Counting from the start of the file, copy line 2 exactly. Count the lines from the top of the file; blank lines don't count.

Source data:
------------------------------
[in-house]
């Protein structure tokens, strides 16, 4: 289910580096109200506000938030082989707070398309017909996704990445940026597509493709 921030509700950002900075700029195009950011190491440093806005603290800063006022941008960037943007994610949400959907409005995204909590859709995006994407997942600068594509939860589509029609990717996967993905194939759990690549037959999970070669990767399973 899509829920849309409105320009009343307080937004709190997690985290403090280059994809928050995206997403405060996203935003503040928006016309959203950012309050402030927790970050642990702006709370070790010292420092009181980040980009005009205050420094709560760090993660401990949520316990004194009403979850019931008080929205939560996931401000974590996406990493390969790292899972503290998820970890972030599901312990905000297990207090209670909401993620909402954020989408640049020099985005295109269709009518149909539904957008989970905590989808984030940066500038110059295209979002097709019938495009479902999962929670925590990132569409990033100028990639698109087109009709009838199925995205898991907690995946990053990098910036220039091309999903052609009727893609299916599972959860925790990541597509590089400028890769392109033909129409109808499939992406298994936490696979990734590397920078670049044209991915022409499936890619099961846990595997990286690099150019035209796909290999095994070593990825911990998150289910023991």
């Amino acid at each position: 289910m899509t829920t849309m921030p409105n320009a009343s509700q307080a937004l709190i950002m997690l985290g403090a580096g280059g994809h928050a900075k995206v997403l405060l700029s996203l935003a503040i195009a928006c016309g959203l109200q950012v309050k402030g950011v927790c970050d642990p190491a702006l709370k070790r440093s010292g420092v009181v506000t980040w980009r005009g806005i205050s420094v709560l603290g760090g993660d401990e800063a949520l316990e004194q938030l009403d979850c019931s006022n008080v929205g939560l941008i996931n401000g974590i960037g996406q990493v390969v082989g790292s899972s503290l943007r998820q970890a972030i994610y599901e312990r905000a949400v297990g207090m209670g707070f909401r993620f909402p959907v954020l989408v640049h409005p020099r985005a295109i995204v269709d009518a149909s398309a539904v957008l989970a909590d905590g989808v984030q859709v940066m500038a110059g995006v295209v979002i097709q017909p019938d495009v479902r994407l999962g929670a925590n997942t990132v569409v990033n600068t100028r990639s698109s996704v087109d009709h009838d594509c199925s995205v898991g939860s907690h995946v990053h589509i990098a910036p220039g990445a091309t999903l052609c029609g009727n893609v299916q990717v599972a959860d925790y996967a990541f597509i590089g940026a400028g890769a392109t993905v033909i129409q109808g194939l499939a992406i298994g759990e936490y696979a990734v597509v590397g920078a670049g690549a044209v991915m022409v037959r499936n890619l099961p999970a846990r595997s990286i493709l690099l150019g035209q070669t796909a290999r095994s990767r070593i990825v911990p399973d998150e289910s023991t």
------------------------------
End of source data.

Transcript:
């Protein structure tokens, strides 16, 4: 289910580096109200506000938030082989707070398309017909996704990445940026597509493709 921030509700950002900075700029195009950011190491440093806005603290800063006022941008960037943007994610949400959907409005995204909590859709995006994407997942600068594509939860589509029609990717996967993905194939759990690549037959999970070669990767399973 899509829920849309409105320009009343307080937004709190997690985290403090280059994809928050995206997403405060996203935003503040928006016309959203950012309050402030927790970050642990702006709370070790010292420092009181980040980009005009205050420094709560760090993660401990949520316990004194009403979850019931008080929205939560996931401000974590996406990493390969790292899972503290998820970890972030599901312990905000297990207090209670909401993620909402954020989408640049020099985005295109269709009518149909539904957008989970905590989808984030940066500038110059295209979002097709019938495009479902999962929670925590990132569409990033100028990639698109087109009709009838199925995205898991907690995946990053990098910036220039091309999903052609009727893609299916599972959860925790990541597509590089400028890769392109033909129409109808499939992406298994936490696979990734590397920078670049044209991915022409499936890619099961846990595997990286690099150019035209796909290999095994070593990825911990998150289910023991």